104. Despatch From the Embassy in Belgium to the Department of State 1

No. 1238

SUBJECT

  • American Official Representation and USIS Activities in the Congo

Monsieur Delvaux de Fenffe,2 Director General for Political Affairs in the Ministry of Foreign Affairs, today called in the reporting officer3 to convey to him the Belgian Government’s concern over the increase in the numbers of United States personnel being assigned to the Consulate General at Leopoldville and the [Page 310] expansion of USIS publications being issued by the Consulate General. A memorandum of this conversation is enclosed.4

Monsieur Delvaux explained that the Belgian Government had rejected French and British requests for the opening of additional consular offices in the Congo and requests by Arab Governments and the Indian Government for the stationing of consular representatives in the Congo, knowing that the Indians, Arabs and Communists were interested only in political activities. A Czech request for a visa for a second Czech consular officer was also being held up. He said that it was difficult for the Belgian Government to continue to reject such requests if at the same time other Governments could point to continued expansion of United States Government consular and informational activities in the area. He expressed the “hope” that the United States Government would understand the delicacy of the Belgian position and would take measures to avoid an increase in numbers of personnel or in USIS publications. He added that these questions had been raised with his Ministry by the Ministry of Colonies.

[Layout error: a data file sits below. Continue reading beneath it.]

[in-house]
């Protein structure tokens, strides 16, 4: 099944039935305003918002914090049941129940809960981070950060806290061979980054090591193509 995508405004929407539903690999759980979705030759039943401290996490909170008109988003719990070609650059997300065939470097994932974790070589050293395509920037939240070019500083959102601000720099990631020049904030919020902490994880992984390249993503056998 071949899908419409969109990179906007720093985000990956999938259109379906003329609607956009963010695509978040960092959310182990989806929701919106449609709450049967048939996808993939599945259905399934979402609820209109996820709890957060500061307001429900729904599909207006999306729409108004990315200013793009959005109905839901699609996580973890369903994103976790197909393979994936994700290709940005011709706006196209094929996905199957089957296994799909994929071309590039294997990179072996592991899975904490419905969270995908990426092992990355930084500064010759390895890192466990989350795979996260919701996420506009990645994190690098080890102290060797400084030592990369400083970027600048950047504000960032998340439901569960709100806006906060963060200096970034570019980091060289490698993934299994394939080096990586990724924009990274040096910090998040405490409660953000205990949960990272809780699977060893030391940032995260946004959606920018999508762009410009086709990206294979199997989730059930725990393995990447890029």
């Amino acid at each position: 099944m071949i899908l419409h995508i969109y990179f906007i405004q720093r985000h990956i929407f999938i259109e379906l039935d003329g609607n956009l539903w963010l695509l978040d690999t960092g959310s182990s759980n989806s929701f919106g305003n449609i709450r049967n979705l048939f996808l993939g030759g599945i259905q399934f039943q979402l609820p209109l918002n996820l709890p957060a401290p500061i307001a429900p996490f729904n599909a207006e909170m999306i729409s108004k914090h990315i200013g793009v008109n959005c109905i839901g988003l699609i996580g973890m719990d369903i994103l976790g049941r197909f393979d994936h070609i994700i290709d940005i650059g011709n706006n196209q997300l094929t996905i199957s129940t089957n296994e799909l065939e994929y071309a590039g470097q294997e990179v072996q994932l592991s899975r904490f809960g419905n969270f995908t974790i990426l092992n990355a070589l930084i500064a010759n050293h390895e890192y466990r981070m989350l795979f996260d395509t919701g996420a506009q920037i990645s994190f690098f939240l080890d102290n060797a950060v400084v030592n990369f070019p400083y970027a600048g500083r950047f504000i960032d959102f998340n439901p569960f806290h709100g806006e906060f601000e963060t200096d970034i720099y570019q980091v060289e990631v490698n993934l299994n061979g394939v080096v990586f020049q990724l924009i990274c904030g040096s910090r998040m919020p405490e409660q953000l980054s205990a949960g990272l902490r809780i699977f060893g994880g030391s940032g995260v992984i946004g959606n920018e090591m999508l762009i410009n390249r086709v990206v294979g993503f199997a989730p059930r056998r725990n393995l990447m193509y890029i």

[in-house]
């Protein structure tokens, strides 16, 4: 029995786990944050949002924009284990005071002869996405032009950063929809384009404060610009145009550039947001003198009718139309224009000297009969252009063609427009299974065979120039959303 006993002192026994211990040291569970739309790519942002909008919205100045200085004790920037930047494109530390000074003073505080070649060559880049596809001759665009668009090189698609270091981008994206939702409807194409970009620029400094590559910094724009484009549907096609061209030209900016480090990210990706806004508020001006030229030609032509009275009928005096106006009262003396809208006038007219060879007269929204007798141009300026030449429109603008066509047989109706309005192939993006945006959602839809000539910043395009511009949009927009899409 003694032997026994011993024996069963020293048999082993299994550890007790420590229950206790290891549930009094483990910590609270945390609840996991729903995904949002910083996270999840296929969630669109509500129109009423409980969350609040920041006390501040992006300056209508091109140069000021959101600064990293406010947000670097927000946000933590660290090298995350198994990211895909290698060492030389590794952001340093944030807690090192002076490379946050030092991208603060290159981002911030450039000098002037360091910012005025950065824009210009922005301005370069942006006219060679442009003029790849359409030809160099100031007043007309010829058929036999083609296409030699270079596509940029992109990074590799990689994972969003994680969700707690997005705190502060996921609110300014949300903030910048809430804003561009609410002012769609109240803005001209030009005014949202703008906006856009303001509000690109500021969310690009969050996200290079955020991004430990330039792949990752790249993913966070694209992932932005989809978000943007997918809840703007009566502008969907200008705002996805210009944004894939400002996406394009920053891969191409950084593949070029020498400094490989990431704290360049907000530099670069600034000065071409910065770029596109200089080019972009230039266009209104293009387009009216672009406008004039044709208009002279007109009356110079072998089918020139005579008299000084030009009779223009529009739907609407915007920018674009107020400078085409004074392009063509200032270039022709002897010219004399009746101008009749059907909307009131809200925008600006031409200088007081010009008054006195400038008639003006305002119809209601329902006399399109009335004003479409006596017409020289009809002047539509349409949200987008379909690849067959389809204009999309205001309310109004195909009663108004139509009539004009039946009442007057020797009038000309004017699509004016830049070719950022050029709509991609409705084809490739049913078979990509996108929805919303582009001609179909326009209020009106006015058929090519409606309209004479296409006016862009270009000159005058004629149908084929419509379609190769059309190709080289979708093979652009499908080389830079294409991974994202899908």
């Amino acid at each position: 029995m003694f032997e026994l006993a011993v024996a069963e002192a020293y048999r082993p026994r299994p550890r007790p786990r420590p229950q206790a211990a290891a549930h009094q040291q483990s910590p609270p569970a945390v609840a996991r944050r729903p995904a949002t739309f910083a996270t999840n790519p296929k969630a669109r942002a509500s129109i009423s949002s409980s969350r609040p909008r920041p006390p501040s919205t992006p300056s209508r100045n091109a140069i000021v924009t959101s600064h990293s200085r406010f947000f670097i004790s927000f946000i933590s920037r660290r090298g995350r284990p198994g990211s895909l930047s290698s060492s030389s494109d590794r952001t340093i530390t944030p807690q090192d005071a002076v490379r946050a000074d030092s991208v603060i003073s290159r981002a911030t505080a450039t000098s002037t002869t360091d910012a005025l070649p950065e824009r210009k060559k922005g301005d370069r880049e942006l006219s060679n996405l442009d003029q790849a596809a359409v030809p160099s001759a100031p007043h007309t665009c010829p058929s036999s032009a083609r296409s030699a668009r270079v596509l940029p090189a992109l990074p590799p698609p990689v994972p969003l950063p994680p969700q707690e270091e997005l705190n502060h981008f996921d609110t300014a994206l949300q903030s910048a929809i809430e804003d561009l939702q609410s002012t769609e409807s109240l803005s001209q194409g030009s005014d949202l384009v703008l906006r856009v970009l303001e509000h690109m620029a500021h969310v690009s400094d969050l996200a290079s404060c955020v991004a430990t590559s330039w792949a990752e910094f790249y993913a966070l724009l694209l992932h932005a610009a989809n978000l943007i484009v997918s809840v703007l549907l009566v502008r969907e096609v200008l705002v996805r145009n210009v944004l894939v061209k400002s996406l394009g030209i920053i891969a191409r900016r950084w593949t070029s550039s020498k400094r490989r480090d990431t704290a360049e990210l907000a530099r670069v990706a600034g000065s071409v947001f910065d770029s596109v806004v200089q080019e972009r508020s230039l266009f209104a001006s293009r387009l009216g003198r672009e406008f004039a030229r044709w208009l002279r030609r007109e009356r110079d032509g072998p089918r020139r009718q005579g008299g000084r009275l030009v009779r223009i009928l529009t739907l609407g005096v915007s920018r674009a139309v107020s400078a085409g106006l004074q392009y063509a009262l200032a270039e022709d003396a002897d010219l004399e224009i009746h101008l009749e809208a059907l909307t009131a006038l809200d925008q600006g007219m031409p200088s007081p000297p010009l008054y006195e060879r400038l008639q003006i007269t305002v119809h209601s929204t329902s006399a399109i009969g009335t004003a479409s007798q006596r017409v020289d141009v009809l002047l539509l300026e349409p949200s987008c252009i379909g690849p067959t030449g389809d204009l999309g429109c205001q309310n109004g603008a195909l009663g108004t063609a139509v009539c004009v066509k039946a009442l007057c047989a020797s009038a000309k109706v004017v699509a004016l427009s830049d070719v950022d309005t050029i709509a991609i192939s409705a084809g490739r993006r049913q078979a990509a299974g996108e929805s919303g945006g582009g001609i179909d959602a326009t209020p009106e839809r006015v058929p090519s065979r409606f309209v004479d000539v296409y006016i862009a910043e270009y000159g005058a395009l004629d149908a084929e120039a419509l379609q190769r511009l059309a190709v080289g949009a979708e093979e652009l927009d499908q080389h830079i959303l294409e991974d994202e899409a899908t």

The reporting officer informed Monsieur Delvaux that he was confident that the Department of State would look with sympathy and understanding on the Belgian position but he was certain that the United States Government would accept with reluctance any effort to put a flat ceiling on the number of United States personnel assigned to the Congo as this hardly seemed to be in keeping with the very close and friendly relations between the two countries.

With reference to Monsieur Delvaux’s statements regarding the recent increase in USIS publications, the reporting officer said that so long as the right of the Consulate General to issue any publication was not in question the number of such publications seemed unimportant. He pointed out that the Czech Consul,5 for example, could use one such USIS publication as easily as five as a basis for a request to issue his own publications in the Congo.

The reporting officer said that the Embassy would convey to the Department Monsieur Delvaux’s views and told him that the United [Page 311] States Government would view sympathetically the Belgian difficulties in this regard.